#              'prefer' here means "accept any, but break on the first match"
            retval = sockaddr[0]
            if prefer_family==-1  or  prefer_family==family:
                retval = sockaddr[0]
        return retval
    except Exception, e:
        print "Exception",e
        return None
# examples:
dns_lookup('', prefer_family=socket.AF_INET6)
# ...which on my initial test system returned  IPv4 addresses for both,
# because I don't have IPv6 enabled

Getting MAC address

This article/section is a stub — probably a pile of half-sorted notes, is not well-checked so may have incorrect bits. (Feel free to ignore, fix, or tell me)

  • uuid.getnode()
returns MAC as 48-bit int -- except when the code fails to do so, in which case it returns a random UUID
also not necessarily predictable with more than network controller (e.g. lan+wifi)

  • ioctl on an UDP socket
not really crossplatform
can ask for specific interface

  • netifaces module [1]
not standard library
  • getmac
not standard library
  • psutil
not standard library

  • /sys/class/net/interface/address
  • ifconfig

  • wmi module


Python library details


Tracebacks for basic CGI, to give more useful error reports than 'internal server error'.

The simplest use in bare-bones CGI is:

import cgitb

In other frameworks it needs a little more work, because the above assumes CGI in the style of writing to stdout.

Also, you often want a little more control over the the exception catching.

You might wrap your real handler call in something like:

    return realhandler()
    # it may help to force content type to 'text/html' through whatever mechanism you have
    cgitb.Hook(file=output_file_object).handle() #the interesting line

Forms, File uploads

This article/section is a stub — probably a pile of half-sorted notes, is not well-checked so may have incorrect bits. (Feel free to ignore, fix, or tell me)

Parsing an URL, resolving relative URLs

The urlparse module (urllib.parse in py3k) splits a URL into its various parts, can join them again, resolve relative URLs, and such.

urlparse() splits a URL into a tuple: (scheme, netloc, path, params, query, fragment). The object it returns is actually a subclass of tuple that also contains the same information as members.

urljoin( context_url, path) also deserves mention, being useful to take links that may be relative or absolute paths, or entire URLs, and resolve them into full URLs (in the context of the page's URL). The behaviour is basically what you would expect:

assert urljoin('',  '')  == ''
assert urljoin('', '')  == ''
assert urljoin('',  '/') == ''
assert urljoin('', '/') == ''
assert urljoin('',      '/bar') == ''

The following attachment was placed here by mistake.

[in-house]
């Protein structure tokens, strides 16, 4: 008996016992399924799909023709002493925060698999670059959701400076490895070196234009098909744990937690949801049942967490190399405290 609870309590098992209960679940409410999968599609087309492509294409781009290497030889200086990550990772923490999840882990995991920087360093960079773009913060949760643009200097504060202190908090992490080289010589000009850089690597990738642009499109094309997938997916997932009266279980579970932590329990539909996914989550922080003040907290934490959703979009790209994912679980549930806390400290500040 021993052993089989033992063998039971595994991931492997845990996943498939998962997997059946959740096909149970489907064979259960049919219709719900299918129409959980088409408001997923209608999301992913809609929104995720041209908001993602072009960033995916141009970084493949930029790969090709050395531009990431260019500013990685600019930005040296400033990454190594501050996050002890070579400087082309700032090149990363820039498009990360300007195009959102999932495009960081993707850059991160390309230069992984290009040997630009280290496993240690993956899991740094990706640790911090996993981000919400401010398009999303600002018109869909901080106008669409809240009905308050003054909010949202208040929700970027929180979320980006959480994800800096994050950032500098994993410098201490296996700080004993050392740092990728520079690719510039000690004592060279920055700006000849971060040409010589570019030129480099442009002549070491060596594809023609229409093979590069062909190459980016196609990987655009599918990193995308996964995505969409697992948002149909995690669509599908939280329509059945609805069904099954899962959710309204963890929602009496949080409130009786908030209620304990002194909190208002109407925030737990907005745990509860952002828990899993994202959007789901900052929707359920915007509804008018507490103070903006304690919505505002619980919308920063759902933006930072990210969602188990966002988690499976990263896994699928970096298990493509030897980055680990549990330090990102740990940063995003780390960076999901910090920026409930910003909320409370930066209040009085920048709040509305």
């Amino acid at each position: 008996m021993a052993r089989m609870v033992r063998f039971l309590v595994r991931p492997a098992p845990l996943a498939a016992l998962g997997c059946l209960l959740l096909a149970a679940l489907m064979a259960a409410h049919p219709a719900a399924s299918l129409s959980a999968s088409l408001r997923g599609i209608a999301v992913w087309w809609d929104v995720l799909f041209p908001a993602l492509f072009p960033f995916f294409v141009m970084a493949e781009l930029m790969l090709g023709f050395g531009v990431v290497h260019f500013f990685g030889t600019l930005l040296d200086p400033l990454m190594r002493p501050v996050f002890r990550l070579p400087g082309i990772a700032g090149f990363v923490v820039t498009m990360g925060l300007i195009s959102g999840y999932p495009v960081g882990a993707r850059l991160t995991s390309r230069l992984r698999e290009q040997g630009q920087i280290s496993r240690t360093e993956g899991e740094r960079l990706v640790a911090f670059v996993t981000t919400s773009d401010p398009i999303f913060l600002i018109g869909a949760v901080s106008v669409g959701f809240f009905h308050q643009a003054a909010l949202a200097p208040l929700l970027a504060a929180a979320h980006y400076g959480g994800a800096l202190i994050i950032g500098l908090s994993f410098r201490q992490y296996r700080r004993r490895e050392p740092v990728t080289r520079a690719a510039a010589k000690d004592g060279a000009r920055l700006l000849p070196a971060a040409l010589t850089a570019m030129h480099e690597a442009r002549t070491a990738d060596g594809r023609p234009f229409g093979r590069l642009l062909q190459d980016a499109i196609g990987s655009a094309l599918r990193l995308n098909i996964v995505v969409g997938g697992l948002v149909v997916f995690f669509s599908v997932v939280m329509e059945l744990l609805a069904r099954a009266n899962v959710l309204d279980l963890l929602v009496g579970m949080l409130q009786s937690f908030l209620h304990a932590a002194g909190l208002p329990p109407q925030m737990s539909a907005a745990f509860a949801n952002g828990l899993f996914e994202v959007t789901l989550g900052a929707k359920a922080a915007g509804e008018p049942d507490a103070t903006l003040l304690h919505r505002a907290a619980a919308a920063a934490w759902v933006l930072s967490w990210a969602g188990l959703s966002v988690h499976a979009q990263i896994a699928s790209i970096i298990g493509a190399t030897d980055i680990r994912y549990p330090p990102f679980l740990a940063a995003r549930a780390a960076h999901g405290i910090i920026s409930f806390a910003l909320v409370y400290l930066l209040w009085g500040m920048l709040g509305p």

assert urljoin('',     'bar')  == ''
assert urljoin('',      'bar')  == ''
# starting from page
assert urljoin('',  'bar')  == ''                
assert urljoin('',  '/bar') == ''
# starting from directory:
assert urljoin('', '/bar') == ''                
assert urljoin('',   'bar')      == ''
assert urljoin('',   'bar/')     == ''
assert urljoin('',   'bar/boo')  == ''
# absolute:
assert urljoin('',   '')  == ''


See CGI,_FastCGI,_SCGI,_WSGI,_servlets_and_such#WSGI, mod_wsgi notes and some notes elsewhere (e.g. those on the CherryPy page)


Note this section describes things that either are, or have their own servers. Frameworks focus more on the logic on top of them, though since they sometimes depend tightly on some server or other they are by no means incomplete.


Various WSGI

See CGI,_FastCGI,_SCGI,_WSGI,_servlets_and_such#WSGI

Twisted Web

  • (Twisted/Web)
  • Twisted is higher-level networking things, but also has a HTTP server - though I'm guessing you still need to work in a twisted sort of model:
  • Providings concurrency without threading: is event-based and requires any potentially blocking things to be deferred (verify)
  • Looks like it'll work under most OSes, with a managable extra dependency here and there.



  • now a dead project
  • can be quite fast as persistent interpreters handle many requests over time
  • A few different handlers, including PSP templating (note that Vampire is a useful addition to these)
  • has some peculiarities you have to work around
  • not actively developed anymore

BaseHTTPServer and friends

  • In the standard python library, so always available
  • Consists of quite basic handling for HTTP requests.
  • You have to decide how to decide what to do based on incoming URLs yourself (no 'run script if there, fall back to file serving' logic at all)
  • A single-purpose server like this can be written in a dozen or two lines, see the example.